The success of any GRC implementation is based on four phases and the selection of a proper methodology and risk scoring system. The GRC lifecycle can be divided into four phases: chartering, configuration, implementation, and post-implementation. During the chartering phase, it is determined that there is a need for a GRC solution to improve their preexisting control frameworks. During the configuration phase, it is important to be able to integrate and map multiple control frameworks and standards into the GRC tool, allowing tailored compliance reporting, statements of applicability and a centralized dashboard. System problems are addressed in an effort to ensure stability, securing the availability of data and interoperation with other systems during the implementation phase. The post-implementation phase harmonizes control and audit functions in order to address emerging and reoccurring issues.
There are two standard methodologies to choose from when implementing a GRC program: top-down versus bottom-up and business criticality versus threat driven (Rsam, 2015). Atop-down methodology is more appropriate for organizations where there is a predominant focus on executive level reporting (Rsam, 2015). This methodology gathers risk factors associated with core business assets within the organization, and how business processes will be impacted in the event that assets become unavailable or otherwise compromised (Rsam, 2015). Appropriate controls are derived from these risk factors in order to determine the residual risk for organizational assets (Rsam, 2015). Bottom-down methodology is pertinent to information technology-centric use cases that focus on controls, vulnerabilities, and threats (Rsam, 2015).
Threat-driven methodologies works well with identifiable targets such as applications, servers, and vendors (Rsam, 2015) and deliver data on threat-vulnerability pairs that correlate to the impact levels of a given asset; corresponding controls are evaluated to determine the likelihood of it being a consistent threat. Threat-driven methodologies are technical in nature and allot for a broad interpretation of the results of threat-vulnerability pairs. In contrast, business-criticality methodologies are less complex and highly scalable.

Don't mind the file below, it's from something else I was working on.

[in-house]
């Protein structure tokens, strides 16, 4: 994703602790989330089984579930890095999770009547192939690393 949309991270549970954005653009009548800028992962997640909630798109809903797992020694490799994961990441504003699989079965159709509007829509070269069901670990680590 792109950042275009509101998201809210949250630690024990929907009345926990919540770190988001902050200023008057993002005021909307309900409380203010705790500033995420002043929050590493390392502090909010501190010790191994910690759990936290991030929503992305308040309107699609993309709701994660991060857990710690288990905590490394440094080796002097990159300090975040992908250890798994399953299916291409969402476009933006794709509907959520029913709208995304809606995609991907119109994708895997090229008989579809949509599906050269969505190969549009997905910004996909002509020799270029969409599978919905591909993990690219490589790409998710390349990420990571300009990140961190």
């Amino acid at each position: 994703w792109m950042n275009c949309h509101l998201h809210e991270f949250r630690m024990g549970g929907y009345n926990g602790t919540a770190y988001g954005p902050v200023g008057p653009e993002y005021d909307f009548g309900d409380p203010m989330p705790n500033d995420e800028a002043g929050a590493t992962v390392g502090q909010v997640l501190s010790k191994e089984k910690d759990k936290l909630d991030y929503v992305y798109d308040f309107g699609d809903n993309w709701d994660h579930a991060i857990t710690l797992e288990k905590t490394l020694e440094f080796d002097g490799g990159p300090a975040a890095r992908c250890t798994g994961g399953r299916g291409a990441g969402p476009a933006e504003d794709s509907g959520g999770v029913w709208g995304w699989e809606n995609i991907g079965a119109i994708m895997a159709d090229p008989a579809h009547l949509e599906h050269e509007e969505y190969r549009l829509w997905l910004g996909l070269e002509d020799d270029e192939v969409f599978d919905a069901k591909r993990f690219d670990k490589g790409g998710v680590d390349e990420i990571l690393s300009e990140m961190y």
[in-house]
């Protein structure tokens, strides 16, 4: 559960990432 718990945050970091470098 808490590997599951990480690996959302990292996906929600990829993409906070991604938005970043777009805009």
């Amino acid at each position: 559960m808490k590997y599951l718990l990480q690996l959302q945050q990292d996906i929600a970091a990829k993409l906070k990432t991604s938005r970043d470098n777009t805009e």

Risk Scoring System
A risk scoring system conducts comparisons of different threats and provides a metric for prioritizing risks, remediation efforts, and control allocation. Scoring can be categorized as either qualitative or quantitative. The risk scoring system may be derived from mandates of commonly-accepted security frameworks such as ISO, HIPAA, and PCI or can be an internal proprietary risk methodology.
GRC programs align business process with risk management in an effort to reduce complexity and inconsistencies. A successful GRC implementation is not without potential roadblocks. Obstacles to implementation, such as attaining management support, lack of competent resources, and process change setbacks, can be mitigated by a structured change management system. Additionally, establishing an enterprise risk management methodology suited to the organization is critical for success. The implementation of a successful GRC program will aid in gaining insight into the internal and external risks associated with business performance optimization, leading to the increase of efficiency, cost reductions, and improvements of overall risk posture (Rsam, 2015).